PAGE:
“I often have to make the choice between eating or heating.”
That’s the stark choice faced by some families who feature in a new report outlining the gulf between household income and the minimum essential standard of living (MESL), highlighting how parents make personal sacrifices to make sure their children are clothed and fed.
Stories of Struggle — Experiences of living below the Minimum Essential Standard of Living was commissioned by the Society of St Vincent de Paul and carried out by the Vincentian Partnership for Social Justice. It highlights how, in both urban and rural areas, many families are caught short of money, meaning a constant battle to meet household bills.
According to the report: “Children’s needs were prioritised by families across the board; but it was more difficult for parents, in this group, to meet their children’s physical, social and psychological needs. In terms of social inclusion and participation needs, children had no or limited activities.
The report, launched yesterday at an event attended by Social Protection Minister Regina Doherty, defines MESL as “one that at a minimum level meets physical, social and psychological needs”. Researchers conducted 30 in-depth interviews with parents, 15 from urban areas and 15 from rural areas. More than half had been living with an inadequate income for six to 10 years. Social welfare was the only income for almost half of the households in the study which also found while all families experienced difficulties, half said they simply could not make ends meet.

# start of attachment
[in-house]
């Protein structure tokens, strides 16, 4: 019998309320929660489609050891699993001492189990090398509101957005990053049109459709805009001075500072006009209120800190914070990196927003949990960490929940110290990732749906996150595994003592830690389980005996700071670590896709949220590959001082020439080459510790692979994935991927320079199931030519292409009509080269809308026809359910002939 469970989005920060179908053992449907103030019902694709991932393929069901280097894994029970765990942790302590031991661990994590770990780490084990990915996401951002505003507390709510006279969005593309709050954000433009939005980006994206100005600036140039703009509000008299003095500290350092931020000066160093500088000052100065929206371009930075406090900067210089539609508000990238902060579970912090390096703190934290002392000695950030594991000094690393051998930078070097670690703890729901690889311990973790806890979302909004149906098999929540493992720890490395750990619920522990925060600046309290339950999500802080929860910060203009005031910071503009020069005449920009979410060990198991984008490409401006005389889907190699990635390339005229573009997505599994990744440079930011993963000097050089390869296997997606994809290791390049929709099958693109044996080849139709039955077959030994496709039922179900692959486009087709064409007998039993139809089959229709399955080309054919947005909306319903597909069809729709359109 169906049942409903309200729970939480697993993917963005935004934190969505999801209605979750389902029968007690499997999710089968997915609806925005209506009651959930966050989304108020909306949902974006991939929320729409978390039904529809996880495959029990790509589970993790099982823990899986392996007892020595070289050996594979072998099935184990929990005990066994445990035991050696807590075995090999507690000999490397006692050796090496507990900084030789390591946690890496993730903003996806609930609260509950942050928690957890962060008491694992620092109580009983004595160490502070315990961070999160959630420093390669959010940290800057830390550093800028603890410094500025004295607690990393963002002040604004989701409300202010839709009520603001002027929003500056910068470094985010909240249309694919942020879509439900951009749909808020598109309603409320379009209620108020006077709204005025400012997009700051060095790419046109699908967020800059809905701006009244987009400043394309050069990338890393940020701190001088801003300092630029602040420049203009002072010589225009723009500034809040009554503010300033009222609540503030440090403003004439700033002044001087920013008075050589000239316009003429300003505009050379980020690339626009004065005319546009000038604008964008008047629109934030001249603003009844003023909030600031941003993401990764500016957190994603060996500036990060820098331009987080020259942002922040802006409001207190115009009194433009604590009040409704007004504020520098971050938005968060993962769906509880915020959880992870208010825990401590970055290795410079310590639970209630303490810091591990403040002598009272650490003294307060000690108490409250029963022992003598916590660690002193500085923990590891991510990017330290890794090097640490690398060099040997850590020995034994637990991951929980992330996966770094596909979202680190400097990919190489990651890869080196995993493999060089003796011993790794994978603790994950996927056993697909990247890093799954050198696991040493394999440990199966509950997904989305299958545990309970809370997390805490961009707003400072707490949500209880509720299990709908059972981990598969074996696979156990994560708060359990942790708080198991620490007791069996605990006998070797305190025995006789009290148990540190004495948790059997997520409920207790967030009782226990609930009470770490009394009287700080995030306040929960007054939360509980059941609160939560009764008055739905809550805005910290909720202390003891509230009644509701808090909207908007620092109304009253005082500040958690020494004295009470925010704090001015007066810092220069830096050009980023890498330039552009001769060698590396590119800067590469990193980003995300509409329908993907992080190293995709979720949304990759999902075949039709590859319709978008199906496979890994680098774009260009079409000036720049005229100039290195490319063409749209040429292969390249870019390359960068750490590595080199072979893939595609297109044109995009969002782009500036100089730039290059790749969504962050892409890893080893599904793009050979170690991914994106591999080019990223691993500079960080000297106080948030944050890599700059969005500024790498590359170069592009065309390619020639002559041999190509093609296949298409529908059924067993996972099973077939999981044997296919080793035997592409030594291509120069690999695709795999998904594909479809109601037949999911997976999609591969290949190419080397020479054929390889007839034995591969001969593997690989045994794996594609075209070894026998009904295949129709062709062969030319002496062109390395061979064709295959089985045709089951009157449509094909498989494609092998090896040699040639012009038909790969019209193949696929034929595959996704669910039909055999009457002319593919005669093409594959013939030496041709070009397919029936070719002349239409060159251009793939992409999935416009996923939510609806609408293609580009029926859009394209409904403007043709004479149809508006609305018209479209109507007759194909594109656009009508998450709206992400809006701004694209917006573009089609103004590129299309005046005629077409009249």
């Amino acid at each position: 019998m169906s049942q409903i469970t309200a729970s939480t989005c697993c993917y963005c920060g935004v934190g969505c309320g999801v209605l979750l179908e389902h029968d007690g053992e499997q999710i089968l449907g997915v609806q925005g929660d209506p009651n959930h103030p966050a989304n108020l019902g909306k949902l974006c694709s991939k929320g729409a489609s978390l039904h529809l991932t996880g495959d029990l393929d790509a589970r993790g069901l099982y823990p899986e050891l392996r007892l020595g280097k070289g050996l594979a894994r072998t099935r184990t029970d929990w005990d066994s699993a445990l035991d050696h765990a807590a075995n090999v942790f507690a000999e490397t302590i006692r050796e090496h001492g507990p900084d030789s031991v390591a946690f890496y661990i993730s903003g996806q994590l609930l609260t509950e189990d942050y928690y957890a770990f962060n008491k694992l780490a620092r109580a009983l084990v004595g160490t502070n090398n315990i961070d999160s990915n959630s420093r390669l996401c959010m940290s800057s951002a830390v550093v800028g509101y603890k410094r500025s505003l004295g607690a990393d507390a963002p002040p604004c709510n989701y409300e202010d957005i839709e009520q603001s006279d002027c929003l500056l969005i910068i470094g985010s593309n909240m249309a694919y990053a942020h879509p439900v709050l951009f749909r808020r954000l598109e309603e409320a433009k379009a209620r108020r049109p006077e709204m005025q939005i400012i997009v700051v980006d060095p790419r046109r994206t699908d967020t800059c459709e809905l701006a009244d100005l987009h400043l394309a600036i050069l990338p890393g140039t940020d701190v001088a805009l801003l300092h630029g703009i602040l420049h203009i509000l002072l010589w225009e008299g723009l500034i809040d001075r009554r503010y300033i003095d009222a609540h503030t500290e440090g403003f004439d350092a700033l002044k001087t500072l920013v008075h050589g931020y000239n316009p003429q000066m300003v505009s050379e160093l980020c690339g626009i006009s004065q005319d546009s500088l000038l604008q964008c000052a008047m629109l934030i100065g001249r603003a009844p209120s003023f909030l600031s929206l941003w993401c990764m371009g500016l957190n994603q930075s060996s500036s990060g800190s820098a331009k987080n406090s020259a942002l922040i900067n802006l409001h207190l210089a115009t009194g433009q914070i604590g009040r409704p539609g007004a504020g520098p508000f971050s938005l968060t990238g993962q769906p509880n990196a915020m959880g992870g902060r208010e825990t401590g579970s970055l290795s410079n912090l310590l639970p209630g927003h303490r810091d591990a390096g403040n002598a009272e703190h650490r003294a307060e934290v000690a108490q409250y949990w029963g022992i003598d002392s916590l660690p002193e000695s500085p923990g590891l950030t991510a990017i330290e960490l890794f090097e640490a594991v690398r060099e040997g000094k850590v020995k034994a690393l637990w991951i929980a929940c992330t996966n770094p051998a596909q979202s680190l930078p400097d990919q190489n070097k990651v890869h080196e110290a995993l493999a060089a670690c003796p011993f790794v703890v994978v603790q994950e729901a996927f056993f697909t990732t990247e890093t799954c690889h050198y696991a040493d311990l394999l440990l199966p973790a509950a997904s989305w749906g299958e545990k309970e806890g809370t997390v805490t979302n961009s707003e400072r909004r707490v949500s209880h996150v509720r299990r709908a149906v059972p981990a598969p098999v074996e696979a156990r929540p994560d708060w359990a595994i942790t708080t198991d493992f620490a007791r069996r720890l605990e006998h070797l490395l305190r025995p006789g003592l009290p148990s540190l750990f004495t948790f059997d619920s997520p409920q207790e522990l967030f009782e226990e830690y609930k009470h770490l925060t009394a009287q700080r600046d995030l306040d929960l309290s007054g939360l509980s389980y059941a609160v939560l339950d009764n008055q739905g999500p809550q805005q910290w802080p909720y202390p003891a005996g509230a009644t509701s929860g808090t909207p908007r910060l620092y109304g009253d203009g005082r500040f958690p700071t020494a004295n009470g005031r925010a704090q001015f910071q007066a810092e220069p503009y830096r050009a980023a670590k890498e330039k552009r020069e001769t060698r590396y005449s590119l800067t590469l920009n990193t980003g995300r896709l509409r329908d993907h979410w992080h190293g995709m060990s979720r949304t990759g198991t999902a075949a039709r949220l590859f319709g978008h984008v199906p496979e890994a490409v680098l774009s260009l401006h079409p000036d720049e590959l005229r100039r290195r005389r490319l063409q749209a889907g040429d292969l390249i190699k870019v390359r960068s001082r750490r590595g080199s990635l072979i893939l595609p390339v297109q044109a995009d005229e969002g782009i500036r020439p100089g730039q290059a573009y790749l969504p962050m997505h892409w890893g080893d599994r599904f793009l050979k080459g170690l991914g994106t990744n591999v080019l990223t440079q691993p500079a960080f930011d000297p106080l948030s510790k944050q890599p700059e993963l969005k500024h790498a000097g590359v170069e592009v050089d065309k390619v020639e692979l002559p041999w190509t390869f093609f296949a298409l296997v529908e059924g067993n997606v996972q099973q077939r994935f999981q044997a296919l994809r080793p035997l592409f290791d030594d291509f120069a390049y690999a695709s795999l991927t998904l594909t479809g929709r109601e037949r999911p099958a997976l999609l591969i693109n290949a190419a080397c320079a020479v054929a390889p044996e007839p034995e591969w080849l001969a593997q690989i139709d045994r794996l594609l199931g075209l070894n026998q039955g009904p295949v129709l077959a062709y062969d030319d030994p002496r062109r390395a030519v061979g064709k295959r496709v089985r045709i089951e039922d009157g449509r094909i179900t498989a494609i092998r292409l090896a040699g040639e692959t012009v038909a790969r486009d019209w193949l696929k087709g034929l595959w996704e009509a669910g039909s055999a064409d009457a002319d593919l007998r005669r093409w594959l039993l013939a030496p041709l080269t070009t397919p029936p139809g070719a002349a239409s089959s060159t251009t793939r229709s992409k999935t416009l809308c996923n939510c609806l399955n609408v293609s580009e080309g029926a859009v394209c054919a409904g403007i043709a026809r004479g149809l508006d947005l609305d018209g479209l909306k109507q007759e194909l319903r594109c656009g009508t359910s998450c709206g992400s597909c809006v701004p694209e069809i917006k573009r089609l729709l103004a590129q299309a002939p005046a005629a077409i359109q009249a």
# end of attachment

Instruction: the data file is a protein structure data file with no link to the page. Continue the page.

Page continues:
People within that group had gone without sufficient food or heating, “and regularly did not have enough money to cover their housing costs or household bills”.
Other groups were not quite so pressurised but still said they felt “trapped” by having inadequate income.
As for reasons for their situation, the report said: “The high cost of housing impacted families’ household income, and was the single most cited driver of income inadequacy, followed closely by family break up, unemployment and low pay.”
Coping strategies included prioritising certain items, going without, and coming up with alternatives such as buying larger quantities of cheaper, often processed food in the place of healthy home-cooked meals.
The report found such stresses often had health implications and recommended social welfare payments and the national minimum wage should be benchmarked against the cost of a MESL alongside investment in high-quality, affordable, and accessible services, among other measures.
Some quotes from people interviewed for the ‘Stories of struggle’ report:
This story first appeared in the Irish Examiner.